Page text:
Tomorrow, Amazon.com is widely expected to unveil its Android-based Kindle tablet, rumoured to be called the Amazon Fire. Already, silly bloggers are suggesting this could be the iPad-killer.
Amazon Fire tablet - iPad killer?
You remember the iPad-killer, right? First it was the Dell Streak, then the HP Slate 500, then the LG Optimus, then the JooJoo (aka "CrunchPad"), then the Motorola Xoom, then the Samsung Galaxy Tab 10.1 (admittedly the first to register with the market in terms of sales to customers and get good reviews), then the Acer Iconia, then the RIM BlackBerry PlayBook, and most recently the HP TouchPad. I'm sure I missed a few!
SEE ALSO: Amazon Fire launch: as it happens
So when you see anyone claim "iPad-killer," move on. Certainly, at some point Android tablets will become competitive to the iPad. But even when they do, the Amazon Kindle tablet won't be part of the iPad's competitive landscape.
Based on the hands-on review of a Kindle tablet prototype done by TechCrunch's MG Siegler (one of the few writers at that site who hasn't self-immolated with tragicomic antics and whose claims on the Kindle tablet I believe), it's clear that the 7-inch Amazon.com tablet, apparently priced at $250, is a media tablet through and through.
It's designed for reading books and magazines, playing videos and games, and surfing the Web.
But it won't have a true multitouch screen, fast processor, or significant storage, and probably not a lot of the internal sensors or connectivity capabilities that the iPad has brought to the market.
In other words, it's a competitor to the Barnes & Noble Nook Color e-reading tablet, not the iPad.
And that's a good thing. There's a real place for such media tablets, and I fully expect the Amazon Kindle tablet to follow in the footsteps of the original Amazon Kindle eReader as a popular mobile media device.
The Nook Color showed there was demand for more than a book-only reader such as the original Kindle, and of course Amazon.com wants to satisfy that demand.
It fits squarely in Amazon.com's digital media strategy, with Kindle books, video downloads, and its tentative forays into Android apps and games. In fact, it gives users a platform well suited for such media.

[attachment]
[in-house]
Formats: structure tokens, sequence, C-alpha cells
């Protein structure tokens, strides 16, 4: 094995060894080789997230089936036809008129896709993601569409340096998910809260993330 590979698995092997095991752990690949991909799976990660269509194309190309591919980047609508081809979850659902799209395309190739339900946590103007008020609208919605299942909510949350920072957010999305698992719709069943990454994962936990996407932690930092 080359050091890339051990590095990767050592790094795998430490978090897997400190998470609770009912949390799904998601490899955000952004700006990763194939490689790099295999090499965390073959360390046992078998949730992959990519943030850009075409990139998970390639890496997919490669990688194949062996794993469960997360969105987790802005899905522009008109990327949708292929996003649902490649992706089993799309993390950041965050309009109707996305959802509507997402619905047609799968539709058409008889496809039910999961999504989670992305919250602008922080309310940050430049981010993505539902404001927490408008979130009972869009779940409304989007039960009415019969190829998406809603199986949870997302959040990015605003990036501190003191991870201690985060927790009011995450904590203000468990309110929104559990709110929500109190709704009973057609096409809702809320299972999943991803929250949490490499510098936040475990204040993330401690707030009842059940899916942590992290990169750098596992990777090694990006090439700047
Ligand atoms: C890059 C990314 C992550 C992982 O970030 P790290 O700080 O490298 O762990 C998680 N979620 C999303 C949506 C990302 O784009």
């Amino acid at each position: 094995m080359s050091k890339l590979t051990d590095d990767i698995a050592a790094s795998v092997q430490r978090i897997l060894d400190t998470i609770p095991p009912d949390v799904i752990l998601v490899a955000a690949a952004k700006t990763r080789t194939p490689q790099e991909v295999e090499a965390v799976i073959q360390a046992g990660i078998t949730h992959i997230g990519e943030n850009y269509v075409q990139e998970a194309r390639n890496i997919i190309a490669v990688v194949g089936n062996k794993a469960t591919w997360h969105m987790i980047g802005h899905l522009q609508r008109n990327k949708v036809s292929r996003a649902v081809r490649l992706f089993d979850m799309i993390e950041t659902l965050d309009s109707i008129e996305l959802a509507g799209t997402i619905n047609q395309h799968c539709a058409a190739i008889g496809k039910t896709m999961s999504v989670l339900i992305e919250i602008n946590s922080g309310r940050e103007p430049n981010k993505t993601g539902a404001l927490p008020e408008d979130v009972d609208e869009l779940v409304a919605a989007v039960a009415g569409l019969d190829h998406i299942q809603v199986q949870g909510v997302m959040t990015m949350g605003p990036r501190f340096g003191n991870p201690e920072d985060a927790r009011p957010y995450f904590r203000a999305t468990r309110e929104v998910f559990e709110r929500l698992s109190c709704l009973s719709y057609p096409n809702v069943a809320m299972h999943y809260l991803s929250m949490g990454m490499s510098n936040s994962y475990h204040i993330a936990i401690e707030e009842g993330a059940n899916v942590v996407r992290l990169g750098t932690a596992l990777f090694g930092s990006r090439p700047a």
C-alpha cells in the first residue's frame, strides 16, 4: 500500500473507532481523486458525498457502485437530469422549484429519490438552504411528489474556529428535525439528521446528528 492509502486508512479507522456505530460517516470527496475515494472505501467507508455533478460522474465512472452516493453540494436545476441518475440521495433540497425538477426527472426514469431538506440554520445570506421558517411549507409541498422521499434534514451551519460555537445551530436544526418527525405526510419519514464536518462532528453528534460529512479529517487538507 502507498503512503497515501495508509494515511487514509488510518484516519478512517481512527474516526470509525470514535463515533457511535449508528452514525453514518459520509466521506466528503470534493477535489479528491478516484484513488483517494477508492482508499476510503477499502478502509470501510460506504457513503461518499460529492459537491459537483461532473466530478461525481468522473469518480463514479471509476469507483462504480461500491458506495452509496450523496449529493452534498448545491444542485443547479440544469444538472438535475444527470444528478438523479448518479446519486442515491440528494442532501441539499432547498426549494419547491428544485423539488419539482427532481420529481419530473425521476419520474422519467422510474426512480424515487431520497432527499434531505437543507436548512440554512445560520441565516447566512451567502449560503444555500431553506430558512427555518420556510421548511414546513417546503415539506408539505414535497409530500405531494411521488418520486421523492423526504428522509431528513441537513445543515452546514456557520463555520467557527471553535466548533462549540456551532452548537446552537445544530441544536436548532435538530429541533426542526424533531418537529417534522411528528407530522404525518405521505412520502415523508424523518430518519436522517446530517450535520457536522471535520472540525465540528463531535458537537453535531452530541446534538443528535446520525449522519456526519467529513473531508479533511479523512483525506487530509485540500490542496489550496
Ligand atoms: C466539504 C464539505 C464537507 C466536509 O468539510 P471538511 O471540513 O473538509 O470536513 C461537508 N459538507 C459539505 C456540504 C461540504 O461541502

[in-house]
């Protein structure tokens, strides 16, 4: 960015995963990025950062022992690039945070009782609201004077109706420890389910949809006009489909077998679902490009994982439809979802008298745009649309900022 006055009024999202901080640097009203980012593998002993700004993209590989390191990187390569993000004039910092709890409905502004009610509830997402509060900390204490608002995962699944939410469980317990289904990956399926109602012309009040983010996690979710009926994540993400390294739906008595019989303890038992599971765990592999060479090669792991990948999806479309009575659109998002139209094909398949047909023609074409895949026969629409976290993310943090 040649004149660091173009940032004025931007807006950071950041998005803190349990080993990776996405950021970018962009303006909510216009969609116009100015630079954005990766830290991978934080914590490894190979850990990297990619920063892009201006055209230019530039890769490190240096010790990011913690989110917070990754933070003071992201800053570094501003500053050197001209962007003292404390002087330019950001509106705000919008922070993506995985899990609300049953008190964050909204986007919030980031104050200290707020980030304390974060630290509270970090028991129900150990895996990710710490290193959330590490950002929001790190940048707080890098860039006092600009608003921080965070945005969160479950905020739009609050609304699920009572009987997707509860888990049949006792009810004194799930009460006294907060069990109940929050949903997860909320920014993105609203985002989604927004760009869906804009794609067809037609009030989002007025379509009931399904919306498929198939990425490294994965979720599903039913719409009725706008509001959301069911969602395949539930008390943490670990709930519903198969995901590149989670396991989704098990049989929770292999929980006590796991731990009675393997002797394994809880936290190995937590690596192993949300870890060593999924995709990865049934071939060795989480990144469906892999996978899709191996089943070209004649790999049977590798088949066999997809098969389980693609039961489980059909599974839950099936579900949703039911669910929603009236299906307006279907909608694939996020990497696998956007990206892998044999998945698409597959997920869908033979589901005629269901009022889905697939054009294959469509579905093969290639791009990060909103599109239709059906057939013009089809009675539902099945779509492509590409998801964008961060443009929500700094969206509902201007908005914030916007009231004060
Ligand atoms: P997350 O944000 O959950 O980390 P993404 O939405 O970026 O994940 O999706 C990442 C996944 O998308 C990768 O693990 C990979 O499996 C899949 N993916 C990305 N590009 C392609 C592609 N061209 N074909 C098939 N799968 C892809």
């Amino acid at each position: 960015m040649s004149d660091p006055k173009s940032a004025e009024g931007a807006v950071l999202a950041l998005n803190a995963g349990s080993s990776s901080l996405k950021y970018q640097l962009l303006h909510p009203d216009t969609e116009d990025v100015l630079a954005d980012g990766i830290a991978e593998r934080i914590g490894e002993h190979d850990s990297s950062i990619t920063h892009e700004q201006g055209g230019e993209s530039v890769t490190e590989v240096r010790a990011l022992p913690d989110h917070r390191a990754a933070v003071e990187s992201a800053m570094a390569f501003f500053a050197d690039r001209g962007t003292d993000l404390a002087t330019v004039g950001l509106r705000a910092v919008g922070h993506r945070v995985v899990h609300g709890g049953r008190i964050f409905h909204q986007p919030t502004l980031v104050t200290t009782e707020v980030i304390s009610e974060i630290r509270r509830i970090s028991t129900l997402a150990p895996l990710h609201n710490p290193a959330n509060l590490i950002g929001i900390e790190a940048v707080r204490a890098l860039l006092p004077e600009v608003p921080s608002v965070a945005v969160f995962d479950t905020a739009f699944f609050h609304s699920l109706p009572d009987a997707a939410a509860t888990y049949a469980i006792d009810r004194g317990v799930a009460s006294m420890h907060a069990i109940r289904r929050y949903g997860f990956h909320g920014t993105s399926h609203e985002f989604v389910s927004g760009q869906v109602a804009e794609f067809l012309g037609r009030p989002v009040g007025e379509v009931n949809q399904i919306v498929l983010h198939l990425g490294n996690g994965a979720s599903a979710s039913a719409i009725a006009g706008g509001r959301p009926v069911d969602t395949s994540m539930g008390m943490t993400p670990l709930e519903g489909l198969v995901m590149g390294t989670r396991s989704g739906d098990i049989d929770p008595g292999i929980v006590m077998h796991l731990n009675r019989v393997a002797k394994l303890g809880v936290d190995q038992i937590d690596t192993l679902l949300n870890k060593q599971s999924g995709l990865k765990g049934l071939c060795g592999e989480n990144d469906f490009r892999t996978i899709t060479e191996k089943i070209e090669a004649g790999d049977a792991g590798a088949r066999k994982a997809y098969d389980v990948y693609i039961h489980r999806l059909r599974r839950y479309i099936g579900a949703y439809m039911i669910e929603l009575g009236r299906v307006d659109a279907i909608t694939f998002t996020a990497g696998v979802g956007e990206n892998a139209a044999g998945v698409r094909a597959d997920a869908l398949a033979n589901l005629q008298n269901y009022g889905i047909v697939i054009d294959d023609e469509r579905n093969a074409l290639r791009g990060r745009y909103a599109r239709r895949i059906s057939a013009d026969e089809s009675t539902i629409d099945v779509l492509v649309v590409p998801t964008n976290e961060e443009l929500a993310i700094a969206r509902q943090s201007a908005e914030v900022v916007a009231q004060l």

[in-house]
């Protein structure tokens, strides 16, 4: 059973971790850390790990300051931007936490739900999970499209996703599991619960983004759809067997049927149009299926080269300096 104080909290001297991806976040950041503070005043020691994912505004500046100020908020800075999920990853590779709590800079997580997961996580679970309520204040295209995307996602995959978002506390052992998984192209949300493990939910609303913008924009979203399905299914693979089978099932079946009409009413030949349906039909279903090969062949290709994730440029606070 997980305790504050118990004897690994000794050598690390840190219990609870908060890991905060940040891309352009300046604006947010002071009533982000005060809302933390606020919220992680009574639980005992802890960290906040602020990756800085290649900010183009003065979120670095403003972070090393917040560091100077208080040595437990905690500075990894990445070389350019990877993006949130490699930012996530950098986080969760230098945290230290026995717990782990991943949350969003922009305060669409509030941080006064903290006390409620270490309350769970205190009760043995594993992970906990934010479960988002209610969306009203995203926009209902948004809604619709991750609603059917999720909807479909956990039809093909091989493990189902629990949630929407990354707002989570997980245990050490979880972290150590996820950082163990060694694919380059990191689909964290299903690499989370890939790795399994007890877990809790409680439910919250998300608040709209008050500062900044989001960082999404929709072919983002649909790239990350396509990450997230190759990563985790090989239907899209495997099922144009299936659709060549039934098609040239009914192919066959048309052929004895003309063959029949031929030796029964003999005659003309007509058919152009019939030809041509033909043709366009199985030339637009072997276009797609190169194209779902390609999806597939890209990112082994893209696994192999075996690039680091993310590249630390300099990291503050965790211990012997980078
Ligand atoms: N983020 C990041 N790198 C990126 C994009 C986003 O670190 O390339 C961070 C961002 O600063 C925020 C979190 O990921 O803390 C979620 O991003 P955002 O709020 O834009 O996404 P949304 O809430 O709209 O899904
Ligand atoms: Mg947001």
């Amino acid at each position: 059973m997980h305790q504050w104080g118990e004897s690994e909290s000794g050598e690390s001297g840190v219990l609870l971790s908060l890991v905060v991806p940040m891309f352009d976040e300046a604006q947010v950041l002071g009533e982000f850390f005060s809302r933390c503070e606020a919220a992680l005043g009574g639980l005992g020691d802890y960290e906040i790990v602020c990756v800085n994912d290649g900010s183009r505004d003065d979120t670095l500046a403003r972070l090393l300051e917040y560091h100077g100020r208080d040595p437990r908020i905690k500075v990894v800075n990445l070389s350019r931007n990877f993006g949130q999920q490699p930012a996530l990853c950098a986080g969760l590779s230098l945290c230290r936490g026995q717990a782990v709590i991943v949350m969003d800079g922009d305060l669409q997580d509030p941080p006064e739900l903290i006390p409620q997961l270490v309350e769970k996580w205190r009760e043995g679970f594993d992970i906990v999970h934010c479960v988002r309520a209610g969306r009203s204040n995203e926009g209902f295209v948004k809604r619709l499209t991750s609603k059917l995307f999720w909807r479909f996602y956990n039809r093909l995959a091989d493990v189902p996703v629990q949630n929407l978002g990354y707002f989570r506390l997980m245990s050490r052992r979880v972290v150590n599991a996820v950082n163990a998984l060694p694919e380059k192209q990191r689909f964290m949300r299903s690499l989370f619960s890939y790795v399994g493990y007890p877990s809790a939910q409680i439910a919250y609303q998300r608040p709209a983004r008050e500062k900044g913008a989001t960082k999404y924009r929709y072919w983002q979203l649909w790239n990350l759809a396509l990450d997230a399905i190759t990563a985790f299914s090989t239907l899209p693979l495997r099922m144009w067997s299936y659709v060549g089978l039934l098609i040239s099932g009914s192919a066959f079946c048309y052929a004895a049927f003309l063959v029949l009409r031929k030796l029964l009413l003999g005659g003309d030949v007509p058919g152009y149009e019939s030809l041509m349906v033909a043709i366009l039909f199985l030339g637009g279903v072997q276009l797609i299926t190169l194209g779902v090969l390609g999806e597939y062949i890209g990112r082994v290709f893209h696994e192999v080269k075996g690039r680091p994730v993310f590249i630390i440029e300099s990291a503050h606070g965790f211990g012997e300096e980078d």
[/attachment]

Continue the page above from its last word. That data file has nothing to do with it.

Yes, the iPad stands as a compelling media tablet.
Its Video app and the iTunes Store make it easy to watch movies and TV shows when you're on the road or want to watch a different show than what the rest of the family has on the living room TV.
It's also great for college students in dorms due to its private viewing capabilities. And I believe its 10-inch screen is better suited for viewing shows than the Kindle tablet's 7-inch display.
Apple's iBooks app is a really good ePub reader – better, I believe, than the Kindle and Nook apps on the iPad.
Though it appears that iBooks has captured the ePub market, the simpler Kindle holds the vast majority of the e-book market (using the proprietary Mobi format, not ePub).
The track record on digital magazines on the iPad is also very mixed, and it's unclear if iOS 5's Newsstand app and the subscriptions it presents will get publishers past the unsatisying glorified PDFs that unfortunately dominate on the iPad today, perpetuated by services such as Zinio and publishing tools such as QuarkXPress.
If the tablet market were just about media tablets, I'd say the Kindle tablet and iPad would be competitors.
The iPad is better at video and Web surfing due to its larger screen and greater library, but the Kindle enjoys the edge with e-books due to its much larger library and greater portability.
But that's like comparing an all-in-one PC to a TV because they both play video and connect to Netflix. The iPad is much more than a media tablet. It's a productivity device, a communications device, and a media creation device – check out apps like GarageBand and Keynote to see what I mean.
The iPad also has sufficient security and management capabilities to fit in most businesses, so it can be a dual-use single device for many consumers.
By contrast, most "iPad-killers" have ignored the needs of business, and only the Android 3.x-based ones are even starting to get there.
The media tablet is just one aspect of the iPad, whereas it's the point of the Amazon Kindle device. Apple's made iOS into a rich operating system, one about to become even more capable with iOS 5.
By contrast, Amazon.com has forked the Android OS to create its own variation, meaning it will not get the new capabilities that Google has in store with Android 4.0 "Ice Cream Sandwich" (due this autumn) as it tries to keep up with and even surpass iOS.
From the early version that TechCrunch's Siegler saw, it won't access the Android Market and its apps, and it may not run Android apps at all. Its hardware limitations would make it a dicey platform for many, after all.
The bottom line is that neither the iPad nor the Kindle tablet will kill the other. They serve different needs, despite some overlap. I'm confident the Amazon Kindle tablet will do well; so will the iPad. Meanwhile, the iPad-wannabes – oops, I mean iPad-killers will come and go.
Amazon.com is not playing the "keeping up with Apple" game, but instead is playing its own game, one it is likely to win – smartly.
This article was originally published at InfoWorld.com.